Tag Archives: Goodmorning Midnight

Most Popular Posts on Bookword

I’ve been walking in France. So only one new post and now I refer you to some of the most popular posts on the Bookword Blog to date. Please comment and let me know what you think.

I am thrilled by the success of the older women in fiction category. About 50 novels have been suggested so far. And I initiated the list because I thought there was a shortage of older women in fiction! Two novels are included in the list below. You can visit more of the twelve reviews in this series. Click on the category to find all the posts.

Book Reviews

  1. Mrs Palfrey at the Claremont by Elizabeth Taylor. This review has never been out of the 15 most read of my posts. It’s a charming but distressing account of an older woman who on being widowed moves to live in a hotel in the Cromwell Road, London. Published in 1971, it still has things to tell us about ageing today, not least the challenge of loneliness. I wrote about what we can learn from Mrs Palfrey in a more recent post, which you can find here.
  2. The Last September by Elizabeth Bowen. I reviewed this soon after I launched the blog, and in the last 6 months it has become very popular (something to do with search engines?) and is currently the single most popular post on my blog. Elizabeth Bowen was a wonderful writer, and in this novel she explored Ireland in 1920 and the ways in which people communicate and don’t. The title refers to the impending troubles in Ireland of the 1920s. I have also reviewed her war-time novel (one of her best) The Heat of the Day, chillingly observant about people and why they behave as they do.25 Stone Angel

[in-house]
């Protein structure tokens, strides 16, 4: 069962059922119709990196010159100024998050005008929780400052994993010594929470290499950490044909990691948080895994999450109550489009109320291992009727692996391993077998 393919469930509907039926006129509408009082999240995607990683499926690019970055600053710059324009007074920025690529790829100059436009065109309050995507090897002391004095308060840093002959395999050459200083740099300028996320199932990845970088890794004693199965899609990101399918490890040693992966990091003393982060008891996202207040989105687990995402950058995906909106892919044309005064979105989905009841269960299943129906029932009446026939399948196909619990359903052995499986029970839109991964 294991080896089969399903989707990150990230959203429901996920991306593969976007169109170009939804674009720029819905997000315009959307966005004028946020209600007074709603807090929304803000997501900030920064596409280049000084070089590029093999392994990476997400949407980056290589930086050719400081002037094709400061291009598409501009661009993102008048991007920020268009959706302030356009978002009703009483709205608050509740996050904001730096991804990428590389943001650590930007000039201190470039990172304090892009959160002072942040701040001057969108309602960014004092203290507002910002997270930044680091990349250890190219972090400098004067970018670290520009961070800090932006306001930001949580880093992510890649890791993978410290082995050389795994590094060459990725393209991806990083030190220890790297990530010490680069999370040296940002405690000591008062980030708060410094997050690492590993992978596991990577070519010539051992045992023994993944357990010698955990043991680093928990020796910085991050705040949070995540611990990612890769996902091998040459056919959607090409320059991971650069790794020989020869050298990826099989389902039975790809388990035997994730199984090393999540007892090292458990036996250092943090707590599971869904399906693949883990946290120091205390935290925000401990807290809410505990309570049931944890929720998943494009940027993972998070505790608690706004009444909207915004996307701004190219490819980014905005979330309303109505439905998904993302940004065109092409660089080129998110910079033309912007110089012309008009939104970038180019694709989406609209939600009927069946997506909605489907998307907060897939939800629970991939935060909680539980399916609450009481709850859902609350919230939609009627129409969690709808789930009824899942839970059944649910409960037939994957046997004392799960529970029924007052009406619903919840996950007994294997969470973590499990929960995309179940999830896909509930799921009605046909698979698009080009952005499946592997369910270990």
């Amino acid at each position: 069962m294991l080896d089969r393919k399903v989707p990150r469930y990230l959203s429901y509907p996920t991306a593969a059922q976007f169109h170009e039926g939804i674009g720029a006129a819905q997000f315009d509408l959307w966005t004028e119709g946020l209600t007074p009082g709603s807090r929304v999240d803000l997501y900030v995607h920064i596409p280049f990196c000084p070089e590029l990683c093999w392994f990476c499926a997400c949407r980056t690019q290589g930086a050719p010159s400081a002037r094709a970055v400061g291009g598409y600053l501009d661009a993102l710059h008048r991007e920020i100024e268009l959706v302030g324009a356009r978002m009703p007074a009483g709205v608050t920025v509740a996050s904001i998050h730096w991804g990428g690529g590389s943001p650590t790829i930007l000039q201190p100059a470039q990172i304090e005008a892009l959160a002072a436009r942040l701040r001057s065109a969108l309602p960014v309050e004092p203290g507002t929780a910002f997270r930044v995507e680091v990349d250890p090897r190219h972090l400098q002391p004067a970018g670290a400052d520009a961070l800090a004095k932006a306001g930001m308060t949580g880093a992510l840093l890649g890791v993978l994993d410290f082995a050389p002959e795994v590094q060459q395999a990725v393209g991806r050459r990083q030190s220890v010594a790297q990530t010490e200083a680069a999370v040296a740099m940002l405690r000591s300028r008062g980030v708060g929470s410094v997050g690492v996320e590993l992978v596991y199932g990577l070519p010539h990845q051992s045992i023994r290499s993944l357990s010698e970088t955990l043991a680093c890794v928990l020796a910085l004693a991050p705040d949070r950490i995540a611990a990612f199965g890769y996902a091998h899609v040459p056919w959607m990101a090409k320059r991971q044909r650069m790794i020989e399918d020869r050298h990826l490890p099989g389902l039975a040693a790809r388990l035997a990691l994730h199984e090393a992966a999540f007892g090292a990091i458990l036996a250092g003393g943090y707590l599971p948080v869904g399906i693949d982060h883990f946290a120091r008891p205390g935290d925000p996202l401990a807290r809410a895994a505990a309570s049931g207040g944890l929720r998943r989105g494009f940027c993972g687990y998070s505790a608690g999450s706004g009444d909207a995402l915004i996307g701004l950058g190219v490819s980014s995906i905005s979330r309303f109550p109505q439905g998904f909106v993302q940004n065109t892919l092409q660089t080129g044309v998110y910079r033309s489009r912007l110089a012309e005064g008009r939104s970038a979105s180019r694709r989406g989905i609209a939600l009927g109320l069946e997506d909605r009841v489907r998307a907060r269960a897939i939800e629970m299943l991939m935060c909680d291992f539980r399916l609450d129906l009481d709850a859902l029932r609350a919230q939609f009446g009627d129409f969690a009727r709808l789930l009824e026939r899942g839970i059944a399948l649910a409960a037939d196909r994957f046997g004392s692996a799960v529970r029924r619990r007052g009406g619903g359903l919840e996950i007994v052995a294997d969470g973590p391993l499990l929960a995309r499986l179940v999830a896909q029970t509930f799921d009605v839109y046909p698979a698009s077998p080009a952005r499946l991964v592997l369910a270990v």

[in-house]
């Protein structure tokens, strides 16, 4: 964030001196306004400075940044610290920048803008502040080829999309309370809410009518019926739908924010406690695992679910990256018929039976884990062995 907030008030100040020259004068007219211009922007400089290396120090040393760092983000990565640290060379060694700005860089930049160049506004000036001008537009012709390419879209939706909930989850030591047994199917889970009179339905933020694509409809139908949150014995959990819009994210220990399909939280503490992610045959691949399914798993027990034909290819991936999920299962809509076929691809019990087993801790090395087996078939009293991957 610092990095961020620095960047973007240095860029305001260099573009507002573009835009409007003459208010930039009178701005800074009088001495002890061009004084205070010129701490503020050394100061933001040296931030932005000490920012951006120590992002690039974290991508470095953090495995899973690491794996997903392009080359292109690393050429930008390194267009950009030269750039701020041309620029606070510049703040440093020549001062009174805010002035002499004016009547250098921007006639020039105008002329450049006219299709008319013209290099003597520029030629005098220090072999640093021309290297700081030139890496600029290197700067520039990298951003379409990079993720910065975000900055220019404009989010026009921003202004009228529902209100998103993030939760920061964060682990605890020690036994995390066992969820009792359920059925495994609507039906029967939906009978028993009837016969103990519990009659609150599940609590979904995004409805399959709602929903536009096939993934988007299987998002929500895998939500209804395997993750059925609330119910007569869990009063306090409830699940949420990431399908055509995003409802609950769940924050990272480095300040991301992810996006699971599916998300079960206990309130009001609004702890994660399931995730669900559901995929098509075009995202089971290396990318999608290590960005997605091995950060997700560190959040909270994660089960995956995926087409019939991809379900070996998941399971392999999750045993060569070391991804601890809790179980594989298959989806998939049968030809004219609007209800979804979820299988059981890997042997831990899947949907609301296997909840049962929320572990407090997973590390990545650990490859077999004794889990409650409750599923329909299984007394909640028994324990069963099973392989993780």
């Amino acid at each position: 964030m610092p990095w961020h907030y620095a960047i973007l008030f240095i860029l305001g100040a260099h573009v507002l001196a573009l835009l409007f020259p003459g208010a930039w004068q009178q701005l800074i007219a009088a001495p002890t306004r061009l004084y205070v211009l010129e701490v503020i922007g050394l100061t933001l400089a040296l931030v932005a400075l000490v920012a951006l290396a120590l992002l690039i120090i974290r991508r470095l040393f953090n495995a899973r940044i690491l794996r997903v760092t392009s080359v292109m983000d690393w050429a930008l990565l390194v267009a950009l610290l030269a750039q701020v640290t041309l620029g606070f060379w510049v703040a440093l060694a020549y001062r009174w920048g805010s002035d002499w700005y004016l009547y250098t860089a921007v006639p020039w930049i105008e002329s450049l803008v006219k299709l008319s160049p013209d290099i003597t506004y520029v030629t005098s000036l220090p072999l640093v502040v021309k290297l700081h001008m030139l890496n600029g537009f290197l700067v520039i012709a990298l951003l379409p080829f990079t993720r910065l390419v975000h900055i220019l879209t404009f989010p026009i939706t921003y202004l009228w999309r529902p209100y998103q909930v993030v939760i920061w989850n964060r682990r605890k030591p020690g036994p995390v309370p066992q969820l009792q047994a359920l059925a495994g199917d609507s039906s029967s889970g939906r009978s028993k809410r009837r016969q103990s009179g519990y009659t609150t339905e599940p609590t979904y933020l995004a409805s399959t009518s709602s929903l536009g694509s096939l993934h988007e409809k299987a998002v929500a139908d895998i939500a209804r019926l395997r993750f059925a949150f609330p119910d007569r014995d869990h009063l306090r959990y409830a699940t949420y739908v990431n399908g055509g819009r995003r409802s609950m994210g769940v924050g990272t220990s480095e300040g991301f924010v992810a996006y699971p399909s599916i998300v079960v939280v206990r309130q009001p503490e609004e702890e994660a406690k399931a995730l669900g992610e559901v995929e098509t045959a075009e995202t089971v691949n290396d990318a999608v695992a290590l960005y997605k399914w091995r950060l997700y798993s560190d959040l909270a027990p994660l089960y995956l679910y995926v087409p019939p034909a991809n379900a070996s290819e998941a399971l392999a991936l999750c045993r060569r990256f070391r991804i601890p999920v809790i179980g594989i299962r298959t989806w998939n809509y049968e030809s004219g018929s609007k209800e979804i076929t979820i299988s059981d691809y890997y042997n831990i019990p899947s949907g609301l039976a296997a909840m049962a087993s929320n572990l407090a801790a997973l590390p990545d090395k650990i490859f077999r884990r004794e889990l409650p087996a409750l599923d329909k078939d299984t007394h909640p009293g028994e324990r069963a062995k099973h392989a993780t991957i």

3. The Stone Angel by Margaret Laurence. Also in the series on older women in fiction, this is the story of Hagar Shipley, who is furious at her growing dependence as she ages, and at the ways in which she is treated by her son and by the medical staff who care for her. She is not going quietly into that good night. Margaret Laurence was a Canadian writer.
  4. Good Morning, Midnight by Jean Rhys. Jean Rhys was not afraid to look into the darker aspects of life, in this case a woman who has very few resources, except her body, living in the demi-monde of Paris. It is bleak, amusing, insightful and leaves a sense of unease, especially in view of the author’s own later life.

    The young Jean Rhys

    The young Jean Rhys

Connected to Books

  1. Decluttering my books. Who would have guessed that the trying question of managing books would be so popular? And so riven with emotion. What to remove and the manner of the disposal. I was preparing to move house at the time I wrote this post, but it seemed to strike a chord with people who buy books. Book buyers always need more room.
  2. How do you organise your books? Another popular post about book management. This one also surprised me because so many people showed an interest in how books are arranged in their homes: alphabetically, by genre, by colour, by size …?

83 WPFF bookpile

Others

A word rant, rather against my better judgement I made some criticisms of word use, as I like to play up the positive and not use the blog to vent spleen. But people had two reactions: they read it, and if they knew me they declared a fear of offending me with their use of language.

And our tribute to our editors, on the publication of our book also received lots of attention.101 RWA cover

I hope you find something to enjoy in this round-up of popular posts from the blog.

 

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Filed under Books, Elizabeth Bowen, Elizabeth Taylor's novels, Learning, Older women in fiction, Publishing our book, Reading, Reviews

#readwomen2014